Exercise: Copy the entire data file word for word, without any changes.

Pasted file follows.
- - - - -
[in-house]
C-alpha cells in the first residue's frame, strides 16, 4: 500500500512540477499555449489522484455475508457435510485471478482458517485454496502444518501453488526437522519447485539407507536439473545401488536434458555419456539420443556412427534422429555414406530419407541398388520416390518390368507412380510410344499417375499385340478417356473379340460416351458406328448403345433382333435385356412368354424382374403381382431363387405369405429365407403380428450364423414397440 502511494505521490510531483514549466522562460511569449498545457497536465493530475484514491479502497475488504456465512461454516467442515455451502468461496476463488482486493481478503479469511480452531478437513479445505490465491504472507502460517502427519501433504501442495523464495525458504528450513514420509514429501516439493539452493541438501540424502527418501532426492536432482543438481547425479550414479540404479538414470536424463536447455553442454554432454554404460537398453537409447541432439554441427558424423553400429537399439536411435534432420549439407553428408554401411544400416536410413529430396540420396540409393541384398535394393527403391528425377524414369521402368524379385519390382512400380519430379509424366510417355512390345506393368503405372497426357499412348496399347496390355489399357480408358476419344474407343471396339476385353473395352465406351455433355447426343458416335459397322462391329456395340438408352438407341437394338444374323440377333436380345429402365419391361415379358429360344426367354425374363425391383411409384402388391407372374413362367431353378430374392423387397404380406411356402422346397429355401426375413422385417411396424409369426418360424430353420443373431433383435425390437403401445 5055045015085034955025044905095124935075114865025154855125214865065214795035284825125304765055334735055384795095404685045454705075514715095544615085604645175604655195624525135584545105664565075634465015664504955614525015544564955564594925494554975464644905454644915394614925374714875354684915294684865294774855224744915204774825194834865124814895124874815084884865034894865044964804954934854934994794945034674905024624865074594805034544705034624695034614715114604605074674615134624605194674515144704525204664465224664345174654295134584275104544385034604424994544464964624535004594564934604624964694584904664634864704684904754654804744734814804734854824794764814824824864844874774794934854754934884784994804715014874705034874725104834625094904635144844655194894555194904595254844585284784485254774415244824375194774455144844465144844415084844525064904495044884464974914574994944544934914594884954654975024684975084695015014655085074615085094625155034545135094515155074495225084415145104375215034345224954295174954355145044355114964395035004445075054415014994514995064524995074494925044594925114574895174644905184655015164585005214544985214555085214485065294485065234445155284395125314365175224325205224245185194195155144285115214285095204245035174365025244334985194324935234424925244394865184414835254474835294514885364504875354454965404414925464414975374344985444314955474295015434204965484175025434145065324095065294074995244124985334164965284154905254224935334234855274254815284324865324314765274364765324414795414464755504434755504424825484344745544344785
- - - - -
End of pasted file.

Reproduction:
[in-house]
C-alpha cells in the first residue's frame, strides 16, 4: 500500500512540477499555449489522484455475508457435510485471478482458517485454496502444518501453488526437522519447485539407507536439473545401488536434458555419456539420443556412427534422429555414406530419407541398388520416390518390368507412380510410344499417375499385340478417356473379340460416351458406328448403345433382333435385356412368354424382374403381382431363387405369405429365407403380428450364423414397440 502511494505521490510531483514549466522562460511569449498545457497536465493530475484514491479502497475488504456465512461454516467442515455451502468461496476463488482486493481478503479469511480452531478437513479445505490465491504472507502460517502427519501433504501442495523464495525458504528450513514420509514429501516439493539452493541438501540424502527418501532426492536432482543438481547425479550414479540404479538414470536424463536447455553442454554432454554404460537398453537409447541432439554441427558424423553400429537399439536411435534432420549439407553428408554401411544400416536410413529430396540420396540409393541384398535394393527403391528425377524414369521402368524379385519390382512400380519430379509424366510417355512390345506393368503405372497426357499412348496399347496390355489399357480408358476419344474407343471396339476385353473395352465406351455433355447426343458416335459397322462391329456395340438408352438407341437394338444374323440377333436380345429402365419391361415379358429360344426367354425374363425391383411409384402388391407372374413362367431353378430374392423387397404380406411356402422346397429355401426375413422385417411396424409369426418360424430353420443373431433383435425390437403401445 5055045015085034955025044905095124935075114865025154855125214865065214795035284825125304765055334735055384795095404685045454705075514715095544615085604645175604655195624525135584545105664565075634465015664504955614525015544564955564594925494554975464644905454644915394614925374714875354684915294684865294774855224744915204774825194834865124814895124874815084884865034894865044964804954934854934994794945034674905024624865074594805034544705034624695034614715114604605074674615134624605194674515144704525204664465224664345174654295134584275104544385034604424994544464964624535004594564934604624964694584904664634864704684904754654804744734814804734854824794764814824824864844874774794934854754934884784994804715014874705034874725104834625094904635144844655194894555194904595254844585284784485254774415244824375194774455144844465144844415084844525064904495044884464974914574994944544934914594884954654975024684975084695015014655085074615085094625155034545135094515155074495225084415145104375215034345224954295174954355145044355114964395035004445075054415014994514995064524995074494925044594925114574895174644905184655015164585005214544985214555085214485065294485065234445155284395125314365175224325205224245185194195155144285115214285095204245035174365025244334985194324935234424925244394865184414835254474835294514885364504875354454965404414925464414975374344985444314955474295015434204965484175025434145065324095065294074995244124985334164965284154905254224935334234855274254815284324865324314765274364765324414795414464755504434755504424825484344745544344785